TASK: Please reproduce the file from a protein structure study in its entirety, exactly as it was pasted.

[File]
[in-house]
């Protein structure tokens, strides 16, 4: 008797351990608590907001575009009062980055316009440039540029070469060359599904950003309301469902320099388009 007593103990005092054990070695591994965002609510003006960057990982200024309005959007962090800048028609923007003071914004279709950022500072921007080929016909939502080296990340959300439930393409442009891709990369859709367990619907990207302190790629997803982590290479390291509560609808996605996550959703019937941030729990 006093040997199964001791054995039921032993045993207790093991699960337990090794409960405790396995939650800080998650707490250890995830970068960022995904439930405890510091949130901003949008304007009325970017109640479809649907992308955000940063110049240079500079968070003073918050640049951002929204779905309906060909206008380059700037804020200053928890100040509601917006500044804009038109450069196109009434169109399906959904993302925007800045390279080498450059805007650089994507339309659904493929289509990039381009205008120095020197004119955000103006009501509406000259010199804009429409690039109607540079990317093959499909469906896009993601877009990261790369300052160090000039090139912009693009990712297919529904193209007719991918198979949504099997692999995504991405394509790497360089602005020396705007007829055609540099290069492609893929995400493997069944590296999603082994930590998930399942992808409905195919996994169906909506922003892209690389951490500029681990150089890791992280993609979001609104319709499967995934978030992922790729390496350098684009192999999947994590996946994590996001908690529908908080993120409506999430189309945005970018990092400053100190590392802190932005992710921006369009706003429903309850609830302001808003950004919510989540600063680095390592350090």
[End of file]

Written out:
[in-house]
């Protein structure tokens, strides 16, 4: 008797351990608590907001575009009062980055316009440039540029070469060359599904950003309301469902320099388009 007593103990005092054990070695591994965002609510003006960057990982200024309005959007962090800048028609923007003071914004279709950022500072921007080929016909939502080296990340959300439930393409442009891709990369859709367990619907990207302190790629997803982590290479390291509560609808996605996550959703019937941030729990 006093040997199964001791054995039921032993045993207790093991699960337990090794409960405790396995939650800080998650707490250890995830970068960022995904439930405890510091949130901003949008304007009325970017109640479809649907992308955000940063110049240079500079968070003073918050640049951002929204779905309906060909206008380059700037804020200053928890100040509601917006500044804009038109450069196109009434169109399906959904993302925007800045390279080498450059805007650089994507339309659904493929289509990039381009205008120095020197004119955000103006009501509406000259010199804009429409690039109607540079990317093959499909469906896009993601877009990261790369300052160090000039090139912009693009990712297919529904193209007719991918198979949504099997692999995504991405394509790497360089602005020396705007007829055609540099290069492609893929995400493997069944590296999603082994930590998930399942992808409905195919996994169906909506922003892209690389951490500029681990150089890791992280993609979001609104319709499967995934978030992922790729390496350098684009192999999947994590996946994590996001908690529908908080993120409506999430189309945005970018990092400053100190590392802190932005992710921006369009706003429903309850609830302001808003950004919510989540600063680095390592350090």